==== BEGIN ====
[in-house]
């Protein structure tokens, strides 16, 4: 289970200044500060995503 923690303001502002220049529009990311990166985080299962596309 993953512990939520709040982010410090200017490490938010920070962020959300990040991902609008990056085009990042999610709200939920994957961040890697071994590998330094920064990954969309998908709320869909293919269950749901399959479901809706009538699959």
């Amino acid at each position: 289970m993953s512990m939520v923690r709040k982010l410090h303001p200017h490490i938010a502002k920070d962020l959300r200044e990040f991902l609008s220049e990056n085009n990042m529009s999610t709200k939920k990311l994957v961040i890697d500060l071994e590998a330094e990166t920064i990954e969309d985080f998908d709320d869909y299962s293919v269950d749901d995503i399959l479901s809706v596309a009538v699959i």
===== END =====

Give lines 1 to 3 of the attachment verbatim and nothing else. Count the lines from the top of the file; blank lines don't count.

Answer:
[in-house]
């Protein structure tokens, strides 16, 4: 289970200044500060995503 923690303001502002220049529009990311990166985080299962596309 993953512990939520709040982010410090200017490490938010920070962020959300990040991902609008990056085009990042999610709200939920994957961040890697071994590998330094920064990954969309998908709320869909293919269950749901399959479901809706009538699959």
């Amino acid at each position: 289970m993953s512990m939520v923690r709040k982010l410090h303001p200017h490490i938010a502002k920070d962020l959300r200044e990040f991902l609008s220049e990056n085009n990042m529009s999610t709200k939920k990311l994957v961040i890697d500060l071994e590998a330094e990166t920064i990954e969309d985080f998908d709320d869909y299962s293919v269950d749901d995503i399959l479901s809706v596309a009538v699959i």